The Nigerian Maritime Administration and Safety Agency says it has finally secured approval for the disbursement of the controversial Cabotage Vessel Financing Fund, CVFF. Director General of the Agency, Dr Bashir Jamoh who broke the good news at a meeting with Shipowners in Lagos said modalities for the disbursement were being worked out.
The Director-General while describing shippers as “the beacon and hub of any developing economy,” said, “The journey to success for the current management of NIMASA depends on the shipowners. We shall continue to pursue our functions of promoting and regulating shipping in collaboration with shipowners and all relevant stakeholders.”
Reacting to shipowners’ concerns about the CVFF, Jamoh explained that the Minister of Transportation, Rt. Hon. Chibuike Amaechi, had approved the disbursement of the fund, meant to assist operators in the acquisition of maritime assets.“
‘Only the details are being discussed with a view to avoiding past mistakes and ensuring effective and efficient utilisation of the fund,” the Director-General stated.
‘“We have also submitted proposals to the Minister to seek fiscal and monetary incentives for our shipowners” adding that the final details of the CVFF were being worked out before commencement of pay-out after about 13 years
Dr Jamoh also announced that the December 2020 deadline for Single-hull Tanker Ban would not be extended.
The Agency, Dr Jamoh said, remains steadfast in its decision to stop the use of single-hull tankers by December 31 this year.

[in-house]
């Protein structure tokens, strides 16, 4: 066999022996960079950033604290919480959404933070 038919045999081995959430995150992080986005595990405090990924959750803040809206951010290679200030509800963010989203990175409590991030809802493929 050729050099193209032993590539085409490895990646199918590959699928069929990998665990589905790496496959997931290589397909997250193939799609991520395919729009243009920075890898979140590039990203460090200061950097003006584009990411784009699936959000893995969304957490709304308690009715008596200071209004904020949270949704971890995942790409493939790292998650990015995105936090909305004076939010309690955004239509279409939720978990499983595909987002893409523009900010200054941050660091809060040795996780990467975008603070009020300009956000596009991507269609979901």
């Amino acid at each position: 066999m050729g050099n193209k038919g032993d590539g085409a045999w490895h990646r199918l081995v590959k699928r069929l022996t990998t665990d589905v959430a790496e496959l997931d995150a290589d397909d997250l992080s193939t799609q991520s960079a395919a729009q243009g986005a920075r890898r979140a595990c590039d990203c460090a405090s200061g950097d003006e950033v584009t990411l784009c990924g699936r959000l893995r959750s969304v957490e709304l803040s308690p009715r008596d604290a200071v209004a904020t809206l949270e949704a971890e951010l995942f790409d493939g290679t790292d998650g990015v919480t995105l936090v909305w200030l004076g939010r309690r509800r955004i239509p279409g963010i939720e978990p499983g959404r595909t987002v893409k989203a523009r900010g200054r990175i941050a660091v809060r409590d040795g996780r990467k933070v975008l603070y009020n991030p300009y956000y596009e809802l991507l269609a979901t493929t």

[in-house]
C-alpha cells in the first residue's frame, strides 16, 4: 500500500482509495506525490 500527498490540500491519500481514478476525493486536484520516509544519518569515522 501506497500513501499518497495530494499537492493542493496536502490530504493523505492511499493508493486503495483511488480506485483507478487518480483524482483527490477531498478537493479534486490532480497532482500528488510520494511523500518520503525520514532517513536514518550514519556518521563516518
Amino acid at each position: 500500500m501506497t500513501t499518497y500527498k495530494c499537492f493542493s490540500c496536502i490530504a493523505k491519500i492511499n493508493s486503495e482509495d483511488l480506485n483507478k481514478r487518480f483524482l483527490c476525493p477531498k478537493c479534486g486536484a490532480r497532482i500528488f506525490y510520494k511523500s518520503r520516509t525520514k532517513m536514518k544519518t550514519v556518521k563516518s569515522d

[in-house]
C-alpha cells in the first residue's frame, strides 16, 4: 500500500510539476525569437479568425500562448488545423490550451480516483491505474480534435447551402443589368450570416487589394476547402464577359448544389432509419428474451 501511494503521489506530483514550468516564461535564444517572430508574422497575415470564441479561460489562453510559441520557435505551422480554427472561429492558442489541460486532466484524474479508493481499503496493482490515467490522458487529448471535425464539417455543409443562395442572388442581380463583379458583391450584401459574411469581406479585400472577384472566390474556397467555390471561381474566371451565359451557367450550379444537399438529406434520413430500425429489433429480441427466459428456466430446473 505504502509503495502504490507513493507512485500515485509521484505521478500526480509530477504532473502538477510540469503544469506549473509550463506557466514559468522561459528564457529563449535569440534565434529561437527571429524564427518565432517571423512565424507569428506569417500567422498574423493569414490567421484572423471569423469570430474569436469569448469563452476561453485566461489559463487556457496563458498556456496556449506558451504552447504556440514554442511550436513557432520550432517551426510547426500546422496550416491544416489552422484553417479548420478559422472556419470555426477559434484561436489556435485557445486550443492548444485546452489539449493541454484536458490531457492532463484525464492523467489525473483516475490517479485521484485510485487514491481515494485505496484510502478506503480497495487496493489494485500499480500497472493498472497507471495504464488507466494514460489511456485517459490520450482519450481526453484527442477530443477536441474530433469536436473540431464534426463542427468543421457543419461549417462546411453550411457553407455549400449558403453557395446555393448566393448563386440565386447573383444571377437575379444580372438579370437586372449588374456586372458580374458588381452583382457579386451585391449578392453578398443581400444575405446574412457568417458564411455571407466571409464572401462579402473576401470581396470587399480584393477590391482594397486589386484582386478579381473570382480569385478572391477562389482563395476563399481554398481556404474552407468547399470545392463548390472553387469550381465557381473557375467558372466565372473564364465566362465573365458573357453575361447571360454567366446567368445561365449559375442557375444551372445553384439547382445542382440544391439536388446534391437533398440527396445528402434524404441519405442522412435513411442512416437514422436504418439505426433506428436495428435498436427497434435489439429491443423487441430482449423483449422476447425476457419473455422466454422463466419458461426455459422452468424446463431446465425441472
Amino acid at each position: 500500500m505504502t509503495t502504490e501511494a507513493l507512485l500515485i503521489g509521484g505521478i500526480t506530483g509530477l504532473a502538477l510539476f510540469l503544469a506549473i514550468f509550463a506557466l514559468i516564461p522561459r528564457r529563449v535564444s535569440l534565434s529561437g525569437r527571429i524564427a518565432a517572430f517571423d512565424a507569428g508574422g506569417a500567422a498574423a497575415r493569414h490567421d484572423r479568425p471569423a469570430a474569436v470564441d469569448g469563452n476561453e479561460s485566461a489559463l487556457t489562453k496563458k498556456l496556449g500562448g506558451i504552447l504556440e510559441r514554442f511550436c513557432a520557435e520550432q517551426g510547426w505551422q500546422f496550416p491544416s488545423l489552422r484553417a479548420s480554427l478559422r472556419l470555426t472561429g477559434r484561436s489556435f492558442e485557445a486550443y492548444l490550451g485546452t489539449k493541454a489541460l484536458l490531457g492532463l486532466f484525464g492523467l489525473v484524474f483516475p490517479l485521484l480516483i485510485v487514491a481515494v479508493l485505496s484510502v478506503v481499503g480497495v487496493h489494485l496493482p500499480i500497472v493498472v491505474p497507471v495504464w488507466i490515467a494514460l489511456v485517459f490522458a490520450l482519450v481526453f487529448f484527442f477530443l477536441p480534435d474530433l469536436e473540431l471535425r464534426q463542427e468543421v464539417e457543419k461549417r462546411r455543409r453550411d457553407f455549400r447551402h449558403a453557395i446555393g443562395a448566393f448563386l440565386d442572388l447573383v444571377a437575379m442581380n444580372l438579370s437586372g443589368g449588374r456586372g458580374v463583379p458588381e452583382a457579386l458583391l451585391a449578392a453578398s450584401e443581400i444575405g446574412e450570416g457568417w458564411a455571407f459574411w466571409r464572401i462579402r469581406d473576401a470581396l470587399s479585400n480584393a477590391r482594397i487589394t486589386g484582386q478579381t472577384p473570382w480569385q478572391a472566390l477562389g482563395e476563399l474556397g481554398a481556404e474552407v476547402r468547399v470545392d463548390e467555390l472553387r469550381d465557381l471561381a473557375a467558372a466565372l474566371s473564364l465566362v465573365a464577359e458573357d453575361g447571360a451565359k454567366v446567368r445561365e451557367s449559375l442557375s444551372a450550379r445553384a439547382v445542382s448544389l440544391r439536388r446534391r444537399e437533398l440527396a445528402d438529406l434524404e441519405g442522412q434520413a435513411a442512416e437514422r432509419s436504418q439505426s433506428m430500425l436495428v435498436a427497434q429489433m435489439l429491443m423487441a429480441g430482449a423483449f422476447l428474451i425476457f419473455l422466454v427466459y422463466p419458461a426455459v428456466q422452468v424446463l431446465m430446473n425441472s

Jamoh said, “We are committed to the complete phase-out of single-hull tankers by December 31. Operators still using this type of tanker should make adequate preparation to comply because there will be no going back on this decision.“
“We have discussed the timeline for discontinuing the use of single-hull tankers and were given five years to comply with the ban, which, to all intents and purposes was a generous allowance.
”NIMASA had in 2015 revised the timetable for the phase-out of single-hull tankers operating in Nigeria. This followed the decision of the International Maritime Organisation (IMO) to extend its deadline for ban on single-hull tankers for certain categories of tankers not engaged in international trade. NIMASA utilised the IMO extension window to shift the final phase-out date for single-hull oil tankers to December 31, 2020.
IMO’s Revised Regulation of Annex 1 to the International Convention for the Prevention of Pollution from Ships (MARPOL) required flag administrations to phase out Category 2 and 3 single-hull tankers by 2015. But it extended the deadline for some tankers not engaged in international trade owing to the difficulty in achieving wholesale fleet replacement.